After spending our first of two nights at Carberry Tower, we ventured over to Edinburgh, just a few minutes away. We visited the church where John Knox used to preach, St. Giles, and also were able to visit his house. We also visited Edinburgh Castle which is on the top of the hill, the very highest point of the city. Afterwards we drove through the Scottish countryside to see what we could see (all the while wholly dependent on what has proven to be our indispensable GPS system). To close, a quote demonstrating why certain men were chosen of God to spark the Protestant Reformation… those who feared God rather than man (or woman for that matter). Bold, manly, unabashed:

First they ought to remove from honour and authority that monster in nature — so call I a woman clad in the habit of a man, yea, a woman against nature reigning above man.

— John Knox

We're staying in a place called Carberry tower...

We’re staying in a place called Carberry tower…

...a 14th C. mansion just outside Edinburgh

…a 14th C. mansion just outside Edinburgh

A shot down the Royal Mile — Edinburgh, Scotland

A shot down the Royal Mile — Edinburgh, Scotland

St. Gile's Cathedral - Edinburgh

St. Gile’s Cathedral – Edinburgh

Edinburgh Castle

Edinburgh Castle

We nearly lost one fourth of our regiment at the castle!

We nearly lost one fourth of our regiment at the castle!

Flexing the Royal Military muscle

Flexing the Royal Military muscle

A good ol' Scottish marching band

A good ol’ Scottish marching band

What's a trip to Scotland without bagpipes?

What’s a trip to Scotland without bagpipes?

The Edinburgh home of beloved reformer John Knox

The Edinburgh home of beloved reformer John Knox

Stepping back in time — Matt dressed as John Knox

Stepping back in time — Matt dressed as John Knox

Just 1000 acres in this part of the world... that's all I'm asking

Just 1000 acres in this part of the world… that’s all I’m asking

2017-02-22T16:44:14+00:00 April 21st, 2007|Family, History|

Day Three in the UK

Well we made it to York after all, located in the area of England known as Yorkshire. We rested very briefly and then started our day with a visit to York Minster, a very impressive Cathedral dating back to the 12th century I believe. In it were a number of bishops’ tombs from the early 1200s. It was in this cathedral, we are told, that Constantine was crowned as Emperor. A statue of him shown below is right outside the cathedral. Apparently the Romans conquered the Bigantes people and others that were already in the area and there is to this day a major portion of the Roman city wall standing around what was at the time the perimeter of the city. Medieval walls from the 1200s – 1400s are built right on top of the Roman wall in many places. The town was already around, but was more officially established in A.D. 71. Yes… A.D. 71. York is over nineteen hundred years old.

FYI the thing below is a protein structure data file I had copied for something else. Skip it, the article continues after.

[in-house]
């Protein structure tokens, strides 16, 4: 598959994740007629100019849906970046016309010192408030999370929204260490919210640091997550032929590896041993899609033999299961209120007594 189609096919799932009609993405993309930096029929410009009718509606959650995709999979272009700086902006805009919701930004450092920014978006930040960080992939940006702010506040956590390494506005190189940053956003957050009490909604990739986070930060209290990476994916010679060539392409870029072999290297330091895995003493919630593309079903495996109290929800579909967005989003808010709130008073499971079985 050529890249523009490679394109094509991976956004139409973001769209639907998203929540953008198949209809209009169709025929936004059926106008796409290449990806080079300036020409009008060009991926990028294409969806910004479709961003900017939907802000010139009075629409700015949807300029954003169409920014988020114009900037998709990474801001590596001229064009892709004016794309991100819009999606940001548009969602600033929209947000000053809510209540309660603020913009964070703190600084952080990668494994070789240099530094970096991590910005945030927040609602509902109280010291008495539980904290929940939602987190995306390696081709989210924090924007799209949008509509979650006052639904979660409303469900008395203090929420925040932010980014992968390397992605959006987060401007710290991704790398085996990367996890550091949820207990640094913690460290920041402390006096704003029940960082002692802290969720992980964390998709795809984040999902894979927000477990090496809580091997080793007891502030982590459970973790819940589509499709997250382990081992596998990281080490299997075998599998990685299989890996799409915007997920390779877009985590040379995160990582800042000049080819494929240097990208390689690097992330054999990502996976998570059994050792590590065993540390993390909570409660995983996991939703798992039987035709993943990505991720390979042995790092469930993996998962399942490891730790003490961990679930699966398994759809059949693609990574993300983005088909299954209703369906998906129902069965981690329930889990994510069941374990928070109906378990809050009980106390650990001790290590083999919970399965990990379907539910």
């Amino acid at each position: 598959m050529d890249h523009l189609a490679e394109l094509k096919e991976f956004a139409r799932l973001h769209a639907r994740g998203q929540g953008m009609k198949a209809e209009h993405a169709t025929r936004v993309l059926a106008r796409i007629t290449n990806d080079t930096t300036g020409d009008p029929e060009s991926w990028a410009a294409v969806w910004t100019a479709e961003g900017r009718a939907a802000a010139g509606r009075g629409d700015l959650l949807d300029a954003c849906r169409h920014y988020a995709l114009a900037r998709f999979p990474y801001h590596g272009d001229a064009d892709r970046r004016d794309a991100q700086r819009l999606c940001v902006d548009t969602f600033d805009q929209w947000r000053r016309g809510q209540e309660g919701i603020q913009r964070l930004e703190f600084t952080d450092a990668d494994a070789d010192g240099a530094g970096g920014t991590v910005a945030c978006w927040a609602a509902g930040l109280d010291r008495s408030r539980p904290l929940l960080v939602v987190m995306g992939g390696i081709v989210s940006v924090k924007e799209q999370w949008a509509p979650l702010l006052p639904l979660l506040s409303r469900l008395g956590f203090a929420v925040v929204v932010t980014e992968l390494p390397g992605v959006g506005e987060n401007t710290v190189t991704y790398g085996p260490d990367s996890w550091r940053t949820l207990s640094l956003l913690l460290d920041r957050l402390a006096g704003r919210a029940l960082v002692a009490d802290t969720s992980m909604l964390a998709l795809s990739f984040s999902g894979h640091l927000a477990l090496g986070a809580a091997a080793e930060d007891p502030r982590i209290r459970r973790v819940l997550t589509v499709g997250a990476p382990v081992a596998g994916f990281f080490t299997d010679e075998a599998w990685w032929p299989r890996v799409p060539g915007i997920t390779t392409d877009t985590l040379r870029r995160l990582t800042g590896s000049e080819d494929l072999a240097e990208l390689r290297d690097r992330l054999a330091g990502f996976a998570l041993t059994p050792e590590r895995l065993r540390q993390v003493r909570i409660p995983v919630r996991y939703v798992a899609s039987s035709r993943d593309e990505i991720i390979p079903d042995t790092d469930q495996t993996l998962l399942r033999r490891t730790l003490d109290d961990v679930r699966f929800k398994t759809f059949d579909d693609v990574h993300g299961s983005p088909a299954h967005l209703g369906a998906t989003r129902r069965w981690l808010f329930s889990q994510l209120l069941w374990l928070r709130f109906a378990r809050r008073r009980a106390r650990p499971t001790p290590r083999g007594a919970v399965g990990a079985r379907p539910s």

Also pictured below is a Roman pillar unearthed not too long ago during an archaeological dig. This is also on display outside the minster. Another image below displays one portion of the wall where there are several tombs displayed that were also unearthed. These tombs are ancient and date back to the Roman occupation time. Among the scarce remains in one of them were red locks of hair! Hmmmm… the history of red hair… very interesting.

After leaving York, we made our way north, stopping first at Skirpenbeck, ancestral home of the Chanceys (Chaunceys) who fought with William the Conqueror at the battle of Hastings in 1066. The church from the 1000s is still there and standing. Services are still held there once per month. We traveled on further and eventually came to Scotland where we are staying tonight. We are about ten minutes from Edinburgh where we intend to go tomorrow, staying in a place known as The Carberry Tower. I think we can learn to be content here.

The imposing York Minster

The imposing York Minster

Just a few in a long row of past rulers of York

Just a few in a long row of past rulers of York

Posing by the unearthed Roman column

Posing by the unearthed Roman column

A wonderfully arrogant pose... Emperor Constantine

A wonderfully arrogant pose… Emperor Constantine

The remaining ruins of the abbey in York

The remaining ruins of the abbey in York

Portion of the ancient Roman wall and tombs

Portion of the ancient Roman wall and tombs

Medieval portion of the city wall

Medieval portion of the city wall

A view outside of York

A view outside of York

A couple'a classy blokes

A couple’a classy blokes

The Chancey ancestral home... Skirpenbeck

The Chancey ancestral home… Skirpenbeck

Eleventh century St. Mary's in Skirpenbeck

Eleventh century St. Mary’s in Skirpenbeck

Why 'ello there

Why ‘ello there

A wild English pheasant

A wild English pheasant

I really am on this trip, too... see!

I really am on this trip, too… see!

2017-02-22T16:44:14+00:00 April 20th, 2007|Family, History|